That’s because vitamin C is water soluble, meaning it’s transported through the bloodstream and doesn’t need another mechanism to move around, like a fat-soluble vitamin does. Thanks to vitamin C’s water solubility, “the body can easily remove any excess through the kidneys,” Michels explains.

Vitamin C interactions.

For the average person, the most notable interaction to look out for with vitamin C is its ability to weaken the effects of certain over-the-counter medications. Michels says that vitamin C can increase excretion of certain products into the urine, which quickens the rate at which it leaves the body and shortens the amount of time you feel its effects.

Additionally, people with certain health concerns should take extra care with higher-dose vitamin C supplements:

Individuals with renal health concerns should talk to their health care provider before adding a vitamin C supplement to their regimen, since, according to Michels, ascorbic acid can break down into oxalate (too much of which can affect kidney function).

Those taking blood-thinning medications should also speak with their health care provider before taking a new vitamin C supplement, since it may alter its effects.

Those with very high levels of iron may also want to exercise caution, since vitamin C can increase the amount of iron the body absorbs.

The takeaway.

While vitamin C plays a number of critical roles in the body and provides a slew of musculoskeletal, skin, and immune health benefits, most people don’t get enough.* Premium vitamin C supplements are a convenient and effective way to achieve and maintain sufficiency.*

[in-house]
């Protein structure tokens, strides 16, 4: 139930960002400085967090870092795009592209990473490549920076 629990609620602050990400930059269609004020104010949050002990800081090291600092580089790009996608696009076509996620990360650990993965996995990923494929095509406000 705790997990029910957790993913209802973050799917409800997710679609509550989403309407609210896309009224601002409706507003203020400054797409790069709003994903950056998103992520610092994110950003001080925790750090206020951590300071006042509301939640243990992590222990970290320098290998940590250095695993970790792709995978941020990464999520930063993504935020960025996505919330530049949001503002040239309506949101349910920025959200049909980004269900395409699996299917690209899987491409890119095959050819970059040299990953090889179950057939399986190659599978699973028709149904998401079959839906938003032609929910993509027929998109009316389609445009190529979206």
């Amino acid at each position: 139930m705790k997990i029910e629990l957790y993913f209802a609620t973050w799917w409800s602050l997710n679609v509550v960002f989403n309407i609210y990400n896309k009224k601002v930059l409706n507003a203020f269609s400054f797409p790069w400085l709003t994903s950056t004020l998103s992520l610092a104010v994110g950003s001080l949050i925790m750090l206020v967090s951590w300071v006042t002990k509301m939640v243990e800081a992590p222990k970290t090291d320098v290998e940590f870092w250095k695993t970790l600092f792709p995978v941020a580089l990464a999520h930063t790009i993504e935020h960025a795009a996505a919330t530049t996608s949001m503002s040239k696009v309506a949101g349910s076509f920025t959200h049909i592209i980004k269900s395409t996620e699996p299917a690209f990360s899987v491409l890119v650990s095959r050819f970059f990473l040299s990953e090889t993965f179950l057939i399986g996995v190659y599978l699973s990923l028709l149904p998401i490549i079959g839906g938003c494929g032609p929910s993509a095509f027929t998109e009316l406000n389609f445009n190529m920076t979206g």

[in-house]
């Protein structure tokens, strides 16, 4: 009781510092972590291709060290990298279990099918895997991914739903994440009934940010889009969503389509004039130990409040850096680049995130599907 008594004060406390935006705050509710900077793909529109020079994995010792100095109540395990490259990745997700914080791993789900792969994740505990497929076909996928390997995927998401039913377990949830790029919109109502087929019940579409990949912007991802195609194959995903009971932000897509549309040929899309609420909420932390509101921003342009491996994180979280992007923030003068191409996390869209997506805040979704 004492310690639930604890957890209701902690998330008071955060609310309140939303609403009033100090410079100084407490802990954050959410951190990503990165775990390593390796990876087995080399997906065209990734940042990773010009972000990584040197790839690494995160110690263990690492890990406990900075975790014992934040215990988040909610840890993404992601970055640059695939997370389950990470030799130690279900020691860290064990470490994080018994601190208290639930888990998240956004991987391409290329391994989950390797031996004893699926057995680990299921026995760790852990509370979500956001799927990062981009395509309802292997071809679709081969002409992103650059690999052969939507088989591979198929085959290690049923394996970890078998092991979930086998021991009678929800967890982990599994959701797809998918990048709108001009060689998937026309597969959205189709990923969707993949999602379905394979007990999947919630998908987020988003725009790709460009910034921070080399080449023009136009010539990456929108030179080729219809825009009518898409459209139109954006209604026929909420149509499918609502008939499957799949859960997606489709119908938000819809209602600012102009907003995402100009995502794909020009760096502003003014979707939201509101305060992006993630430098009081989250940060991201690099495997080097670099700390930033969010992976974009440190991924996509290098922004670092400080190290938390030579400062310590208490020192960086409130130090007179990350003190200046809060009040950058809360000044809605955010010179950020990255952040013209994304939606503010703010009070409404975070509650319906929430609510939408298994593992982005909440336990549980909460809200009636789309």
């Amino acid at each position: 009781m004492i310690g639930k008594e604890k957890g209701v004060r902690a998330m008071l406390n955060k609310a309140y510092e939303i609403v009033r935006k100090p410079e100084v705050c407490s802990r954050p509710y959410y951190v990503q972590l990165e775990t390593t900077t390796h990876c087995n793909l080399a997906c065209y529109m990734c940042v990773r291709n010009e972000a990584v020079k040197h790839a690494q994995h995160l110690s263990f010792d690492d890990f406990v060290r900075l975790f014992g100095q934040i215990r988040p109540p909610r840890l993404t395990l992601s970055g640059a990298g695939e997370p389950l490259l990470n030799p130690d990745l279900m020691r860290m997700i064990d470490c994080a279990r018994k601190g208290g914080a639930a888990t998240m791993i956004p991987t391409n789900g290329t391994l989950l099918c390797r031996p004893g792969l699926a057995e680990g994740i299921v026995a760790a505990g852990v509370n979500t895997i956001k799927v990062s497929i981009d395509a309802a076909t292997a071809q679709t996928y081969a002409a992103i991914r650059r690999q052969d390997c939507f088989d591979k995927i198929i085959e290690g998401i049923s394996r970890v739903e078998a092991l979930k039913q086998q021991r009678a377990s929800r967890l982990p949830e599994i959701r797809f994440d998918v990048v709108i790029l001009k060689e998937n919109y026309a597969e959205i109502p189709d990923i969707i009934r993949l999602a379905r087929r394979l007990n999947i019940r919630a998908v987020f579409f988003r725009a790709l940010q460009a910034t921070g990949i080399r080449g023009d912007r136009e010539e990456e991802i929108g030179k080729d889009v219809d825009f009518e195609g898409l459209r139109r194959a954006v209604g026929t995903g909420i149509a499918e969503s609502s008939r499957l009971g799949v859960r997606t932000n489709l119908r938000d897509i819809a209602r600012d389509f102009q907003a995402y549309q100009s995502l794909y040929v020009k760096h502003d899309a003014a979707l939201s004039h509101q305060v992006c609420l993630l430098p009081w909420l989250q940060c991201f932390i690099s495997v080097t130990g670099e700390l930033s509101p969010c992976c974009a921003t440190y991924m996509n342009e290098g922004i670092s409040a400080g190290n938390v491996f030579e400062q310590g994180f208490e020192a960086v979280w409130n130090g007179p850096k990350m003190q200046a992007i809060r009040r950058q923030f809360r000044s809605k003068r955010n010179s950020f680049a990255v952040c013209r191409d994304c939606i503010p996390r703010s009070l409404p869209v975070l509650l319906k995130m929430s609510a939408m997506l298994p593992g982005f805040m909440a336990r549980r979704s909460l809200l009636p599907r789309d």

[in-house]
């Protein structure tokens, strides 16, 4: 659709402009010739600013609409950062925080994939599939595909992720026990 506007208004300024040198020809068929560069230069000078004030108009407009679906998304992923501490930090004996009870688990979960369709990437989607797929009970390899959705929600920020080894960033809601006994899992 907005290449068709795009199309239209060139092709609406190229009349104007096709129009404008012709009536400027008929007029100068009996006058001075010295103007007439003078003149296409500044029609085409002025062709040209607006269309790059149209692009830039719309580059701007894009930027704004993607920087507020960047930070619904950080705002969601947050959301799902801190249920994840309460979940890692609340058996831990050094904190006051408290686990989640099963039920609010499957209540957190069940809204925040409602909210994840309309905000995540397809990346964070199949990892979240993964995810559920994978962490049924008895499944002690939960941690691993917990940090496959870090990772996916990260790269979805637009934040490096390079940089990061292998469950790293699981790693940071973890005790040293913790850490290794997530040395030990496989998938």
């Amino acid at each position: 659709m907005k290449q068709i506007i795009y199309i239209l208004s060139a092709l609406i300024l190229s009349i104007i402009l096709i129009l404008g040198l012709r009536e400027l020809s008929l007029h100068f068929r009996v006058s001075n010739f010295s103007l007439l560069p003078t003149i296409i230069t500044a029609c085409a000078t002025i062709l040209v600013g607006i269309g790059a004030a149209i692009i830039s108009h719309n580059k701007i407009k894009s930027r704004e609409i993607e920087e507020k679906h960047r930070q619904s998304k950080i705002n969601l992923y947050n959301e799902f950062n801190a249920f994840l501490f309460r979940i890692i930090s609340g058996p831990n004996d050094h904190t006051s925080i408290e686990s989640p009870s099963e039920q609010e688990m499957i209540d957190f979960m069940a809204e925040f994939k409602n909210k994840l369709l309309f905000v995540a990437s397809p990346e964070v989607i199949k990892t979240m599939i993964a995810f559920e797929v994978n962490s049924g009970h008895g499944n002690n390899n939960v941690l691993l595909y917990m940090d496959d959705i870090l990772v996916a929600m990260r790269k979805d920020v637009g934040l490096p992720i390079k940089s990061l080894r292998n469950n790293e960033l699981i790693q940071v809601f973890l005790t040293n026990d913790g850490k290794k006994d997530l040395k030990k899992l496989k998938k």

Because vitamin C is a water-soluble vitamin, any excess is flushed out with urine. And while side effects may occur at very high doses, they’re likely to be mild. Of course, it’s always smart to check with your health care provider when introducing supplements to your daily routine, or experiencing any unwanted side effects.

If you’re looking for a high-quality vitamin C supplement, check out mbg’s vitamin C potency+ or peruse our list of best vitamin C supplements on the market.*

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vitamin C potency+

vitamin C potency+

1,000 mg of vitamin C with superior absorption & citrus bioflavonoid technology*

vitamin C potency+

vitamin C potency+

1,000 mg of vitamin C with superior absorption & citrus bioflavonoid technology*

? ? ? ? ?

? ? ? ? ?

(30)